- From Empathy to Denial: Arab Responses to the Holocaust
Meir Litvak and Esther Webman have written an excellently documented and exceptionally objective book chronicling the evolution of Arab perceptions of the Holocaust since its horrors became public knowledge in 1945 until the present. This 12-chapter book is organized into two parts; the first deals with several cases studies and, notably, emphasizes Arab responses to the German-Israeli reparations agreement and the Eichmann affair. The second part analyzes themes such as Holocaust denial, equating Zionism with Nazism, allegations of Nazi-Zionist cooperation, drawing parallels between the status of displaced Palestinians and the Holocaust, and changing Arab perspectives [End Page 157] since the launching of the peace process in the aftermath of the 1991 Madrid peace conference.
The authors recognize that Arab cognition and evaluation of the Holocaust have been shaped, at least in part, by anti-Zionist Western perspectives. After the creation of the Jewish state in Palestine in 1948, Arabs drew heavily on pseudo-Western scholarship to transform the victims of the Holocaust into culprits. Whereas those in the West and Eastern Europe who deny the Holocaust may be driven by chauvinism and racism, Arabs' denial is essentially a defensive reaction to the "imposition" of the state of Israel in their midst, and their inability to defeat it on the battlefield.
The authors incorrectly assert that during the 1945-48 period "Egypt was deeply involved in all issues pertaining to the Arab lands, including the Palestine question" (p. 23). In reality, interest in the Palestine question was articulated by the Muslim Brethren as part of their universalistic pan-Islamic orientation. King Faruq sought to immerse Egypt in pan-Arab politics because he toyed with the thought of reviving the Islamic caliphate and aspired to become a caliph. Apart from the ideological orientation of the Brethren and the exigencies of King Faruq's personal aggrandizement, Egyptian society and politicians expressed only lukewarm interest in Arab issues.
The authors unnecessarily inflate inconsequential things such as the Arab media's reference to the extermination (ibada) of Jews during the 1945-48 "Bystanders" period as mere persecution (idtihad). I am not entirely sure that the vast majority of Arabs understood back then the seriousness and magnitude of what was happening to Jews in Nazi-controlled parts of Europe. Terms such as "extermination" ('ibada) and "genocide" (tathir 'Irqi) are relatively new to the Arab political discourse. In fact, the Arab media first referred to the term "technology" in the aftermath of the 1967 Six Day War. Egyptian media tried to justify the Arabs' staggering military defeat by emphasizing the great technological gap between Israel and its Arab neighbors. They also lament Arab reference to Holocaust survivors who chose to immigrate to Palestine as "Jews," thus "ignoring the reasons and circumstances behind their situation." This is a burning emotional matter. On the one hand, the plight of the Jews was indescribably horrifying and merited the display of genuine and unconditional empathy. Nevertheless, it would have been unrealistic to expect the Arab media that was witnessing the existential dilemma of the beleaguered Palestinians in their homeland, to come forward and publicly extend a warm welcome to the Jewish survivors to come to Palestine. In view of the situation, the use of the Arab media of the neutral term "Jews" would have been realistic, albeit curt. One finds little comfort, however, in Israelis' denial of Palestinian displacement and uncharacteristically describing it as population transfer. [End Page 158]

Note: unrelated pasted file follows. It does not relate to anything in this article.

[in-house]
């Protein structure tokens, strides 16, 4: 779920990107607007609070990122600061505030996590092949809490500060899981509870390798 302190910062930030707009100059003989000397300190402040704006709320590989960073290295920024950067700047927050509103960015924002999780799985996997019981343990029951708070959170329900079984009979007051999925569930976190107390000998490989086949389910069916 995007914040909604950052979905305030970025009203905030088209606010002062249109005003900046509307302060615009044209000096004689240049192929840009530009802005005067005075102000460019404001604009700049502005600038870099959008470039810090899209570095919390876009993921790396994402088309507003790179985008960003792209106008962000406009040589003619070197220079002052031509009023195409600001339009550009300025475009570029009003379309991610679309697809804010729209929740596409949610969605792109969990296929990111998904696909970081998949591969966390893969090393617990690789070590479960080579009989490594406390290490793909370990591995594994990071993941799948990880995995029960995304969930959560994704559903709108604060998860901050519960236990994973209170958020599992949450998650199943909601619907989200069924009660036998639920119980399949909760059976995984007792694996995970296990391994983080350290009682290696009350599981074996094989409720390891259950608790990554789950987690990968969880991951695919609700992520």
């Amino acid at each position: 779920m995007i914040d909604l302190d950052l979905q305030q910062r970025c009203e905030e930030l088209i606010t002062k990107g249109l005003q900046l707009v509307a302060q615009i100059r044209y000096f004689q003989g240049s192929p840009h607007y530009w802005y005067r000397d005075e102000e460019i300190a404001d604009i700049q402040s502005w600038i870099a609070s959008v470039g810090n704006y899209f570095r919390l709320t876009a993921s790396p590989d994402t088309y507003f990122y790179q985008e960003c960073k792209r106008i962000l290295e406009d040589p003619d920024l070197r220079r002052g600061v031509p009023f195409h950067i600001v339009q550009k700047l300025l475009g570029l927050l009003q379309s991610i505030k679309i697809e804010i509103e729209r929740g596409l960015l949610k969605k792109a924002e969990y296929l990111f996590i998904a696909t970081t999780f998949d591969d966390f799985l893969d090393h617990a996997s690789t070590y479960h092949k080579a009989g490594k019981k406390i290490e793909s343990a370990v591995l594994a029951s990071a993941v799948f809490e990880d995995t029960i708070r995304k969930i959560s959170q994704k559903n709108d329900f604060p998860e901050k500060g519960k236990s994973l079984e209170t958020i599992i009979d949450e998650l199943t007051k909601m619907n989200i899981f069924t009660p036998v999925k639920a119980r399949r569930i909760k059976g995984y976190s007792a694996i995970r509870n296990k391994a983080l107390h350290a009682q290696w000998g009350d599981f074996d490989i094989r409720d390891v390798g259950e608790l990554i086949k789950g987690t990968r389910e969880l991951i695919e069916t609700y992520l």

The book is riddled with incorrect translations. The authors translate "muhkaman" (p. 28) as "harsh," whereas in the context it is used it means "complete." On page 173 they equate the English word "news" with the Arabic "Khabar," instead of the more appropriate word "akhbar." On the same page, they translate "actual experience" into "khibar," instead of "Khibra" or "Khibrat." On page 321, "nidal," which means "struggle," is translated as "resistance." On page 322, they translate "ghurba" as "life in exile," whereas it means "estrangement." The list of translation errors goes...